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‘Accustomed to It’: Lil Baby Talks Receiving Racist Treatment from Law Enforcement and the Criminal Justice System

Lil Baby has an up-close, personal view of how racism affects the U.S. legal system and law enforcement after seeing it firsthand. He also said that racist treatment has been so prevalent throughout his life that he’s grown accustomed to it. The Atlanta rapper spoke to Rolling Stone in an interview that was published on Monday, July 20, when the 25-year-old described some of his violent experiences with police.

Lil Baby talked about the racist treatment he’s experienced in the criminal justice system during a recently released interview with Rolling Stone. (Photo: Paras Griffin/Getty Images Entertainment via Getty Images)

“I’ve been a victim of police brutality,” said Lil Baby, a former weed dealer who did two years in prison on drugs and weapons charges. “I’ve been in prison where white officers control you. I’ve been in a court system where white judges give you a different time than they would give someone white. There have been times I had a physical altercation with an officer, and he then grabbed me and took me to a room where there’s no camera.”

“We have a physical altercation and left me in a room for about an hour,” he added. “I’m in there yelling and screaming. I’m so accustomed to it, we don’t even make it no big deal.”

Lil Baby released his sophomore album “My Turn” in February, some three months before George Floyd died at the hands of a Minneapolis police officer. After Floyd’s caught-on-video slaying on Memorial Day sparked demonstrations calling for an end to police brutality and systemic racism across the nation and around the globe, the rapper joined a June protest in Atlanta.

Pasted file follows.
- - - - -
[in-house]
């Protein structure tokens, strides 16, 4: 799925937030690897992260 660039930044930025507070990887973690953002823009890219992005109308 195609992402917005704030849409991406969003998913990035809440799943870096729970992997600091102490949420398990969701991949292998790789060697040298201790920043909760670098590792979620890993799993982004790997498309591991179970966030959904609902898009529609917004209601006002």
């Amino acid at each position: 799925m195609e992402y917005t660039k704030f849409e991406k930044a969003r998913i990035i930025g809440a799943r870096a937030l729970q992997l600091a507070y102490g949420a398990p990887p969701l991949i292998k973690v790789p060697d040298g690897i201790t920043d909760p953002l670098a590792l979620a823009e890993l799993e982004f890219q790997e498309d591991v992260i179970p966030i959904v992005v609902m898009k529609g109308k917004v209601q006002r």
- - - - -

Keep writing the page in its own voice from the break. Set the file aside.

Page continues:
“That type of s–t I would want to do if I wasn’t a rapper,” said Lil Baby about joining protests. “It’s like something that’s going on in history and time.”

But, of course, Lil Baby is a rapper and a darn good one, if you ask the many fans and critics who’ve praised his music. The acclaim also came with plenty of commercial success, seeing that “My Turn” spent several weeks at No. 1 on the Billboard 200.

In addition, Lil Baby had major chart success with “The Bigger Picture,” a timely released protest song about police brutality and systemic racism.

The single peaked at No. 3 on the Billboard Hot 100 chart, and Lil Baby said that he’d give the proceeds to various organizations in support of the Black Lives Matter movement.

Since rappers are often placed in categories in hip-hop, like “trap rapper,” “socially conscious rapper,” or “party rapper,” some may have been surprised that Lil Baby released a protest song during the uprising.

Possibly, people expected artists like Kendrick Lamar and J. Cole to release such songs during protests, considering they were given the “socially conscious” tag long ago.

But “The Bigger Picture,” Lil Baby told Rolling Stone, isn’t a protest song, nor it is a deviation from his usual writing process.

“I just rap about my life. All my songs are basically about me,” he explained. “It was at a point where I felt I needed to say something. Now, this s–t counts. You’re going to hear me.”

The Atlanta-raised wordsmith also spoke about systemic racism in his interview, and how he believes the odds are stacked against Black people in a variety of ways.

“Damn near every system that got a job is a racist system. You know what I mean?” he said. “CEOs be like old white people. You never know, they got to be some kind of racist ’cause at some certain age, your parent, that was the way of life almost. So I almost feel like all these corporations or whatnot may be racist.” 

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